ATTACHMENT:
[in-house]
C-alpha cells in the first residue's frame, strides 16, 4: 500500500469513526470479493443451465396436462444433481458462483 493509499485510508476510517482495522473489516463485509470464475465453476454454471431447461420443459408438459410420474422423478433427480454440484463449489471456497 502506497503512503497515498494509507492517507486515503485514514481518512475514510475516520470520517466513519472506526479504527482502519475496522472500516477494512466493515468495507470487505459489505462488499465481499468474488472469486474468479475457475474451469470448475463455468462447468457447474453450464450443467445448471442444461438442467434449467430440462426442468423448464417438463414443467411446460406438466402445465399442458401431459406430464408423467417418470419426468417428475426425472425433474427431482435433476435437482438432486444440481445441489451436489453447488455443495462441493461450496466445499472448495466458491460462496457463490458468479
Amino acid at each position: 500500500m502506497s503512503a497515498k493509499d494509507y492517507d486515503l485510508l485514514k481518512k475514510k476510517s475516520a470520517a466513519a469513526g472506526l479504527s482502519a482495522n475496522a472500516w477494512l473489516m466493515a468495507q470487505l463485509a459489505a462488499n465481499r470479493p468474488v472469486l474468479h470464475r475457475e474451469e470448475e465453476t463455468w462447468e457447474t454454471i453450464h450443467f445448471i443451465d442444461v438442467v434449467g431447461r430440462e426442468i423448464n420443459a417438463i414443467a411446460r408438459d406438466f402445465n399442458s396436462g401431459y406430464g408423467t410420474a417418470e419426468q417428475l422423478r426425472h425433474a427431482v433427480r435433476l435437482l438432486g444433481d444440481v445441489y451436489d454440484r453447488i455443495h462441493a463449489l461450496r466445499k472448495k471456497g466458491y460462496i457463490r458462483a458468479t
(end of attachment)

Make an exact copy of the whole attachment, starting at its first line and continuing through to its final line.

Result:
[in-house]
C-alpha cells in the first residue's frame, strides 16, 4: 500500500469513526470479493443451465396436462444433481458462483 493509499485510508476510517482495522473489516463485509470464475465453476454454471431447461420443459408438459410420474422423478433427480454440484463449489471456497 502506497503512503497515498494509507492517507486515503485514514481518512475514510475516520470520517466513519472506526479504527482502519475496522472500516477494512466493515468495507470487505459489505462488499465481499468474488472469486474468479475457475474451469470448475463455468462447468457447474453450464450443467445448471442444461438442467434449467430440462426442468423448464417438463414443467411446460406438466402445465399442458401431459406430464408423467417418470419426468417428475426425472425433474427431482435433476435437482438432486444440481445441489451436489453447488455443495462441493461450496466445499472448495466458491460462496457463490458468479
Amino acid at each position: 500500500m502506497s503512503a497515498k493509499d494509507y492517507d486515503l485510508l485514514k481518512k475514510k476510517s475516520a470520517a466513519a469513526g472506526l479504527s482502519a482495522n475496522a472500516w477494512l473489516m466493515a468495507q470487505l463485509a459489505a462488499n465481499r470479493p468474488v472469486l474468479h470464475r475457475e474451469e470448475e465453476t463455468w462447468e457447474t454454471i453450464h450443467f445448471i443451465d442444461v438442467v434449467g431447461r430440462e426442468i423448464n420443459a417438463i414443467a411446460r408438459d406438466f402445465n399442458s396436462g401431459y406430464g408423467t410420474a417418470e419426468q417428475l422423478r426425472h425433474a427431482v433427480r435433476l435437482l438432486g444433481d444440481v445441489y451436489d454440484r453447488i455443495h462441493a463449489l461450496r466445499k472448495k471456497g466458491y460462496i457463490r458462483a458468479t